I found the room a half-hour before the Amn delegation was due to arrive. It was smaller than I had expected –there was only just enough room for one person to fit in. That didn’t matter though, it would serve well enough. I could see the spy hole and through it the audience hall. I squeezed in, closed the door, and waited. At the appointed hour I saw the main doors open and a group of well dressed, bureaucratic-looking men and women entered. I recognised them as the Amn governor and some of the merchant princes, including a representative from the Ytepka Society. A few moments later a second group entered, only this time instead of opulent garments, they were wearing armour of Amn design. At their head was a severe-looking man who had the air of authority about him. His armour was lined with fur and he wore no helmet. This must be a high-ranking officer.
I felt my stomach sink. This could not be good. I strained my ears to listen. A few pleasantries were exchanged, then the real discussions began.
“We have received your request for independence from Amn,” the General began, “and we have come to negotiate terms.”
The Nyanzaru group shuffled uncomfortably. “We appreciate your willingness to negotiate,” the Ytepka Society representative said nervously, “However we do wonder about the requirement for such a large military force.”
The General shrugged. “They are here merely as a bodyguard. Pay them no mind. However…” he trailed off and fixed the Ytepka representative with a stare, “Should negotiations break down, we will need to… take measures… to ensure Amn rule continues without incident.”
“Do… do you have a proposal for us?” the Ytepka representative asked. It looked to me like the blood had drained from his face.
The Amn General shrugged again. “As it happens, we have no real interest in continuing our governance of this place. Amn is willing to relinquish administrative control to you and your colleagues. On one condition.”
The Ytepka and his associates visibly breathed sighs of relief. “What is your condition?” the Ytepka asked.
The General smiled. “A very simple thing. We have learned that a certain ship is docked here. The Stormraven. This ship has been a thorn in the side of Amn’s affairs for some considerable time now.
“Our condition is that you turn over the ship and its crew to us or, failing that, give us the location of the ship and we will deal with the matter ourselves.”
Captain Corvus’s shoulders slumped when I reported the news. “They’re going to turn us over. There’s no reason for them not to. The merchant princes have been petitioning for independence from Amn for years.”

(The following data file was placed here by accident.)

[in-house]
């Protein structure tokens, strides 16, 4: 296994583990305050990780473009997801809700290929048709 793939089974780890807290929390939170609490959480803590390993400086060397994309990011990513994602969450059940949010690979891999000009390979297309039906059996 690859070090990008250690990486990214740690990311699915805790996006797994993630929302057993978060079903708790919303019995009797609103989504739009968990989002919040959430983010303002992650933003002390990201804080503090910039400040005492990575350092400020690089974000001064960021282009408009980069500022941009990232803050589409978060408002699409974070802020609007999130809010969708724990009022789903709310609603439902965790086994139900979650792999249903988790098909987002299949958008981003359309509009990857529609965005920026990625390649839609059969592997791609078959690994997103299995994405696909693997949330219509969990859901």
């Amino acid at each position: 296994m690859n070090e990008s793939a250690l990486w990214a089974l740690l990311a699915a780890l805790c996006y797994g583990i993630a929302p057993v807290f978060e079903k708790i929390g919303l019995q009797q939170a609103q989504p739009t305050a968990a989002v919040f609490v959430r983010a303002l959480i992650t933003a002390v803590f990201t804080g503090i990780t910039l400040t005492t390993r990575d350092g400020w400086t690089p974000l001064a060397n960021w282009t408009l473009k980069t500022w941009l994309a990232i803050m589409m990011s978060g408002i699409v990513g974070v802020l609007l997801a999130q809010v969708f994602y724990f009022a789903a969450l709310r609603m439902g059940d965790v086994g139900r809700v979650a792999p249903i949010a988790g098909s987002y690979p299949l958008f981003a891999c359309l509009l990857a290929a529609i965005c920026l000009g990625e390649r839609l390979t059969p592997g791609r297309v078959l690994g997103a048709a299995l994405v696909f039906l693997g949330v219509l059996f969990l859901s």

“We’re well hidden here though, aren’t we?” I asked. The Stormraven had chosen its hiding place well. We had dropped anchor in a natural cavern that was in an inlet about a third of the way around the island from Port Nyanzaru. The natural cover was enough to hide us from prying eyes but still allowed us to see ships coming from a great distance.
The Captain shook his head. “Some of the dock workers had a hand in moving us. There was no way to avoid it. All it will take is a little pressure –or some coins –and they will tell those Amnian dogs whatever they want to know. Our only option is to try and run. How soon can we set sail?”
I thought for a moment. We were still loading supplies, although the stock currently in our hold would be enough to last us until we reached a friendlier port. Some of the crew were still ashore and would not be back for a few hours. Captain Corvus would not leave any of his men behind, that much was certain.
“By my estimate, we should be ready to leave at midnight,” I replied. It wasn’t the best answer but it was the most realistic.
The Captain looked thoughtful for a moment then nodded. “Make ready the sails and weapons. We leave as soon as we are able.” His raven landed on his shoulder. He reached up to it and petted it on its head.
I took that as my cue to leave and see to the ship’s preparations. Midnight was only a few hours away but there was much work to do before then.
It was a quarter of an hour to midnight when we heard a cry from the lookout.
“Sail ho!” The urgency in his voice was unmistakable
I ran to the side of the ship to see what was happening. My heart sank like a stone. Gathering around the mouth of the cavern were six Amn warships, heavily armoured and armed with ballistae and catapults. They didn’t seem to have seen us yet but it was certain they knew we were here.